There are many key decisions that you need to make before launching a market research project – and among the most crucial, influential and fundamental is whether to choose a secondary market research supplier, or partner with a primary market research company. Before exploring this decision, it may be helpful to briefly cover the difference between secondary and primary market research.
Secondary Market Research
Secondary market research refers to information that has already been compiled and organized by secondary research suppliers, such as government agencies, industry or trade associations (e.g. Dun and Bradstreet, Robert Morris & Associates, etc.), research analyst firms (e.g. Gartner, Forrester, etc.), colleges and universities, media sources, magazines, newspapers, and so on. Some secondary market research suppliers specialize in providing this kind of data, while others offer multiple professional services, and market research is one of many things they offer.
Primary Market Research
Primary market research is derived directly from the source, such as prospective and current customers, employees (i.e. if a business is experiencing retention, morale or turnover issues), thought leaders and other marketplace influencers, and so on. Primary research can be exploratory or specific, but should always be rooted in solving a clear, practical and necessary business problem. There are also multiple methods of generating primary market research, such as online and direct mail surveys, phone and in-person interviews, focus groups, and so on. In most cases, a mix of methods yields the most valuable and actionable business intelligence.
When Choosing a Secondary Market Research Supplier Makes Sense
Considering the above, it may be hard to imagine why it might ever be sensible or desirable to choose a secondary market research supplier vs. a primary market research company. After all, why would a business opt for a generic product when it could customize and configure a solution that precisely fits their unique needs?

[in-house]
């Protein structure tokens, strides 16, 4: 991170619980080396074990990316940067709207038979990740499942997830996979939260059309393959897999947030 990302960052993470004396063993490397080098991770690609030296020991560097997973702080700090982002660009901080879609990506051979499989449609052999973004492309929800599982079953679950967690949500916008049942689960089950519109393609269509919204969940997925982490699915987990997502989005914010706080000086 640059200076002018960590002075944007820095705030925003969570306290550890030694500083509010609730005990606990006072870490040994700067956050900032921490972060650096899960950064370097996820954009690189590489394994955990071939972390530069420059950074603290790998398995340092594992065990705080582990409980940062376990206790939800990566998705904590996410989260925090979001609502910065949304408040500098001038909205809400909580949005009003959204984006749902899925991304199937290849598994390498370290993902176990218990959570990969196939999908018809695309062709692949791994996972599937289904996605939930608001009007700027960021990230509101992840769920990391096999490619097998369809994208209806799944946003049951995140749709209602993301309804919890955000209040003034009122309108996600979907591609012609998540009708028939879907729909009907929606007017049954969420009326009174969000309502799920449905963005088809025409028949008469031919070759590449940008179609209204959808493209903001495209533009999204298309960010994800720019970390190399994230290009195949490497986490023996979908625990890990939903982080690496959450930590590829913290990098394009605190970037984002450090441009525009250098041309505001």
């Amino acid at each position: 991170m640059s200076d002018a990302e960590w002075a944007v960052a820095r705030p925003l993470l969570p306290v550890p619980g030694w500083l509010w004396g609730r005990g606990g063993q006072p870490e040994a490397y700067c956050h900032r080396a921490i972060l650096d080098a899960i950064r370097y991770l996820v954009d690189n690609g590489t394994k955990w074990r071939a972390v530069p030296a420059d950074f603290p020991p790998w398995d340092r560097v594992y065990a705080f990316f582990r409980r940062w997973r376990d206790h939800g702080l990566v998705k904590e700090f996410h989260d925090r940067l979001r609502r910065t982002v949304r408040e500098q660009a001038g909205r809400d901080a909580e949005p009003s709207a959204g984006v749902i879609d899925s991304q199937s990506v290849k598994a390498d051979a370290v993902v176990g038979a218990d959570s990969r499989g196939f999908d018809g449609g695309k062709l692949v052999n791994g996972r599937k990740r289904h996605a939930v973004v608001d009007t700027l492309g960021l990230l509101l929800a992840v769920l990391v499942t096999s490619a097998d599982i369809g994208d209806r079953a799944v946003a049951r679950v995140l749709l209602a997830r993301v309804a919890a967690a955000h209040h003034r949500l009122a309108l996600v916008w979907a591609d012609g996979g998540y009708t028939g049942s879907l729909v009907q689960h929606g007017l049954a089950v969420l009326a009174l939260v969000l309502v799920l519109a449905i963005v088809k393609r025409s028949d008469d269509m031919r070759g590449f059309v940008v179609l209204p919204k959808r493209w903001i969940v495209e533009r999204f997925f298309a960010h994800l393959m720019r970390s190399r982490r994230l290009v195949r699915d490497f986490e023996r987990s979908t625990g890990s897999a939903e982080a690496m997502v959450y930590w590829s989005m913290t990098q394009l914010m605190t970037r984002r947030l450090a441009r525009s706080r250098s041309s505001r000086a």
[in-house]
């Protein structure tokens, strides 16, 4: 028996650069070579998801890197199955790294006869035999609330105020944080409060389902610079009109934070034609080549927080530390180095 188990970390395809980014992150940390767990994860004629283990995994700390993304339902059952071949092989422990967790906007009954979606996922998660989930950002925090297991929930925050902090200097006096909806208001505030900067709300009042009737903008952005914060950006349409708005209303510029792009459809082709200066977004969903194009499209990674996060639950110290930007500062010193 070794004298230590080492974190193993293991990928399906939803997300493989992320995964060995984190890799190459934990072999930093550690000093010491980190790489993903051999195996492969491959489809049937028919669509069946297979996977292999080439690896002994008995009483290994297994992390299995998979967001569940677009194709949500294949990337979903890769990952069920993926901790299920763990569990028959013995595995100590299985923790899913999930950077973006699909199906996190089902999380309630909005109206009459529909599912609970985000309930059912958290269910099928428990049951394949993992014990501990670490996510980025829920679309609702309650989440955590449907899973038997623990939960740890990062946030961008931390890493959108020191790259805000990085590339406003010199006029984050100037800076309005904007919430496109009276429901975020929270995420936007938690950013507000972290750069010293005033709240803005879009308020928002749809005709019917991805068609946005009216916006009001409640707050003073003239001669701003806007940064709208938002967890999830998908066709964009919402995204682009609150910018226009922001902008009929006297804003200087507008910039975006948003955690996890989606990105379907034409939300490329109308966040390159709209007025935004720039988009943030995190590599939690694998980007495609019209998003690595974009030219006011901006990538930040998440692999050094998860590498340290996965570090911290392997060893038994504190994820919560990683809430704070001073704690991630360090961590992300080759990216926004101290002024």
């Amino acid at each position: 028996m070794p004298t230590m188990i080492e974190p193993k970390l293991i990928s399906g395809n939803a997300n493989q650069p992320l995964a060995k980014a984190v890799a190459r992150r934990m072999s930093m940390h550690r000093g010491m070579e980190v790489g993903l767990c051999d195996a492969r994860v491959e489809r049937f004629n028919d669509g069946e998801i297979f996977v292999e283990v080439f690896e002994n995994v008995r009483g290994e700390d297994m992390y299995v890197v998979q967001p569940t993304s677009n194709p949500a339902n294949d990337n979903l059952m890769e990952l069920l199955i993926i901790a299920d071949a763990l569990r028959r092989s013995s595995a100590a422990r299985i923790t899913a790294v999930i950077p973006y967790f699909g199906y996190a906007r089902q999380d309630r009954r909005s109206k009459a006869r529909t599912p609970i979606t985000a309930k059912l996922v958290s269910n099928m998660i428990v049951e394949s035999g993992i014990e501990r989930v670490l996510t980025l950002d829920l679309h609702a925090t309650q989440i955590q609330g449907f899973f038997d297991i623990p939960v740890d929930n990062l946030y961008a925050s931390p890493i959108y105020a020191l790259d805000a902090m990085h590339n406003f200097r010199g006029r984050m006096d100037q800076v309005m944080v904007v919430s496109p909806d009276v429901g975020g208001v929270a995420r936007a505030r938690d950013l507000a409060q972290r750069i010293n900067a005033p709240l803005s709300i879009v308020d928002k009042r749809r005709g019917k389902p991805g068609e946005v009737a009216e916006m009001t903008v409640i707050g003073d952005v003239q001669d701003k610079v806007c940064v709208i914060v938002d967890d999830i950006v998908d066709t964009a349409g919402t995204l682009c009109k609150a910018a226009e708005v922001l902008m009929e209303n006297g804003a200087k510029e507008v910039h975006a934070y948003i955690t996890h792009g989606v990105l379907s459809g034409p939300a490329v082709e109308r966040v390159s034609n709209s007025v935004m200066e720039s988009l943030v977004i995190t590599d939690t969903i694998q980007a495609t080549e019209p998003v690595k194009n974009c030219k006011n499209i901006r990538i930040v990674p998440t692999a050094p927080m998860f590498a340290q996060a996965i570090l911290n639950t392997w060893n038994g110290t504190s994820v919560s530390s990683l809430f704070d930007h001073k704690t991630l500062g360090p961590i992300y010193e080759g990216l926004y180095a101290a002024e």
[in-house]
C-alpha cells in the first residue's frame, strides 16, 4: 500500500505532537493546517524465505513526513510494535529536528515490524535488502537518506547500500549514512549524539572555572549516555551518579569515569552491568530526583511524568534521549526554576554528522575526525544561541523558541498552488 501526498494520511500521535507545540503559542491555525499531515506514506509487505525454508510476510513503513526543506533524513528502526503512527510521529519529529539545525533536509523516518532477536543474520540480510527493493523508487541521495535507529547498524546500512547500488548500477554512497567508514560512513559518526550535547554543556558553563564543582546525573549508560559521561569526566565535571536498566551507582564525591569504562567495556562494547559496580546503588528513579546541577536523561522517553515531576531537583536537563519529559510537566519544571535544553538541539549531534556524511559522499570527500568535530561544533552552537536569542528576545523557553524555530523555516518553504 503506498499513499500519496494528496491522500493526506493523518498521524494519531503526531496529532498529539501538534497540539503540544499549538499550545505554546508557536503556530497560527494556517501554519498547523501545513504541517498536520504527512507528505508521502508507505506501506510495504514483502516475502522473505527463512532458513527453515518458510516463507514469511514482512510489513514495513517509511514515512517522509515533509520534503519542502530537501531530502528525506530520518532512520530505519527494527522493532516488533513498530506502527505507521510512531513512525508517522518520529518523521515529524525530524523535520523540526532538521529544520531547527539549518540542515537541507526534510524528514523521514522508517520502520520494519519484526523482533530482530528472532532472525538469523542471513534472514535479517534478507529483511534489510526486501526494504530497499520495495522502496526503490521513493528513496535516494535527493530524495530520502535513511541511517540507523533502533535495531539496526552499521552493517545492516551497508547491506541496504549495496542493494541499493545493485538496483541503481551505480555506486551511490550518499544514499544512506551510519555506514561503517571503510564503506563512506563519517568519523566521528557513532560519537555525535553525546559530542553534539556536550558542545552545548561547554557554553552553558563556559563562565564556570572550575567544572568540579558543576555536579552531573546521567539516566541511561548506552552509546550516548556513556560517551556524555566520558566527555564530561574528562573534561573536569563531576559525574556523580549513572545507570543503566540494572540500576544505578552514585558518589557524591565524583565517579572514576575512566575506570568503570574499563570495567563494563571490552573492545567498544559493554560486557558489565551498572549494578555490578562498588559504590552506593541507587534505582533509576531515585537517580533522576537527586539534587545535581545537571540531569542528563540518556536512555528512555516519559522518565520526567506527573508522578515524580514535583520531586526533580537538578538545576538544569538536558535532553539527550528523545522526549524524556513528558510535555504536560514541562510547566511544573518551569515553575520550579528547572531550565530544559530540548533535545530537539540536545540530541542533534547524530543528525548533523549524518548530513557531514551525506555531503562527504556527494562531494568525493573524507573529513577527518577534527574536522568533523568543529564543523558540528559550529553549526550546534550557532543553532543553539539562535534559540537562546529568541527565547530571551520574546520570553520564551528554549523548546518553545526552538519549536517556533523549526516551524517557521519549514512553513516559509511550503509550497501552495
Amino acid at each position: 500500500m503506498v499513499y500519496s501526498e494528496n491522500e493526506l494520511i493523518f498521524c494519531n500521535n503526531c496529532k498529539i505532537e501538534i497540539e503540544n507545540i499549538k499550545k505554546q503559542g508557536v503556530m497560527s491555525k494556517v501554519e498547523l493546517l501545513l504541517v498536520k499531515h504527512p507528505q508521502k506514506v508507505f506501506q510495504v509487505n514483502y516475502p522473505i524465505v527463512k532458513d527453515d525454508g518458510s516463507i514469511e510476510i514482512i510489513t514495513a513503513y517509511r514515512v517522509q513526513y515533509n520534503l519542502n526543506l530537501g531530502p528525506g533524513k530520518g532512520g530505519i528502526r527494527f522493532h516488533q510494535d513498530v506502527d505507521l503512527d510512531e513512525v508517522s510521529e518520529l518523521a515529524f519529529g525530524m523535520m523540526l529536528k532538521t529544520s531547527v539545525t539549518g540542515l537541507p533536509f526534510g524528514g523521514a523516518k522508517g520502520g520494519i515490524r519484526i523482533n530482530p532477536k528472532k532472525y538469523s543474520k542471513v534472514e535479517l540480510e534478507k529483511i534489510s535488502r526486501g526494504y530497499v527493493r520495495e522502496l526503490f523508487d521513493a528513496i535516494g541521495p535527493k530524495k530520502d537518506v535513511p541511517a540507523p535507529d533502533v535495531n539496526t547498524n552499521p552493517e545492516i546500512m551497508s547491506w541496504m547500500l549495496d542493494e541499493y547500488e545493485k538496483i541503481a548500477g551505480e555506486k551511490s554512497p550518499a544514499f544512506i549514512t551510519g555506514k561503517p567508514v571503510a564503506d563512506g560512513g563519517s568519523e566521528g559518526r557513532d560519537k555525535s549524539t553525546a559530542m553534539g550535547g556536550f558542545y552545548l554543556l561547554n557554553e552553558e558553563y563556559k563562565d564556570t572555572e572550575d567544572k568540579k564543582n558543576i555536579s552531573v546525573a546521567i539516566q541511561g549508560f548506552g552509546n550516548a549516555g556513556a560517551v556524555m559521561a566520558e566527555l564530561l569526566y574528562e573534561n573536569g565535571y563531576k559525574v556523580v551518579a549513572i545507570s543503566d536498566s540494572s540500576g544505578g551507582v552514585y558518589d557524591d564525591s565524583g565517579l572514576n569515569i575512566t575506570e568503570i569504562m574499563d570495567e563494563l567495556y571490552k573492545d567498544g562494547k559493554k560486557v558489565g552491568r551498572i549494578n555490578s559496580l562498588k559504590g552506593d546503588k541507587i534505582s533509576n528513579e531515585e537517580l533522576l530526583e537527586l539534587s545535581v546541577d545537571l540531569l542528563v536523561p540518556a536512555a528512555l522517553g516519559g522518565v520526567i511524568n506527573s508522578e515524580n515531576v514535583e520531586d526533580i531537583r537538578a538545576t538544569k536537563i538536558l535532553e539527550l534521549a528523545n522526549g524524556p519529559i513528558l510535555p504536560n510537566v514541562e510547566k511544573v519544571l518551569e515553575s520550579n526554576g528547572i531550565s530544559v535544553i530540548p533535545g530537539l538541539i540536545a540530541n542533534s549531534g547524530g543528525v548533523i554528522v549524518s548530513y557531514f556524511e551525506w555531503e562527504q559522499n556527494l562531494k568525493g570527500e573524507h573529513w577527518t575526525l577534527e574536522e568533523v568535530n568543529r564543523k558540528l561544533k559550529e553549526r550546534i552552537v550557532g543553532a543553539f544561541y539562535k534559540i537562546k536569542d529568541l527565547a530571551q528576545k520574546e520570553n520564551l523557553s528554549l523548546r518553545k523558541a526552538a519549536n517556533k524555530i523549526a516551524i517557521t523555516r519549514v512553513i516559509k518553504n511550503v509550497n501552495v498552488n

Well, under ideal situations – i.e. if time and budget were not limited – then, yes, primary market research would always be the more preferred option. However, in the real world, time and budget are indeed factors to consider; and therein lies the reasons for heading towards secondary vs. primary market research.
Specifically, secondary market research is significantly easier and faster to obtain than primary market research -- simply because, as noted above, the information is already compiled and organized.
Cost, however, is the bigger reason that some businesses opt for secondary market research, since it can be much cheaper than primary market research. With this being said, information that is available free from public sources is usually not robust and reliable enough to serve as legitimate market research. This is not to suggest that all of the free stuff is useless – because it can indeed be helpful. But, frankly speaking, if market research could be derived by surfing the web or reading a few books at the library, every business would do it. The fact that the world’s most profitable businesses spend hundreds of thousands of dollars (and many of them, millions) a year on primary market research is ample evidence that “there is really no such thing as free market research.” Free marketplace information, yes. But free market research, no.
Typically, the kind of secondary market research that businesses find useful are industry reports that cost a few thousand dollars; though some can exceed 5-figures. The risk, of course, is that there is no guarantee that the information will be useful (or as useful as desired).
There is also another important reason why some businesses may want to choose a secondary market research supplier vs. a primary market research company: because they are not precisely sure what their market research question (or questions) should be, and therefore need to do some initial exploration. Indeed, this is one reason why some primary market research companies build secondary market research into their overall offerings, because it is a faster and more cost-effective way to help clients build the framework for their primary market research efforts to follow.
To learn more about secondary and primary market research, and for an objective analysis of which direction is best for your market research needs and goals, contact the Communications For Research team today. You’ll speak with co-CEO Colson Steber, who can guide you on whether you need a secondary market research supplier or a primary market research company.
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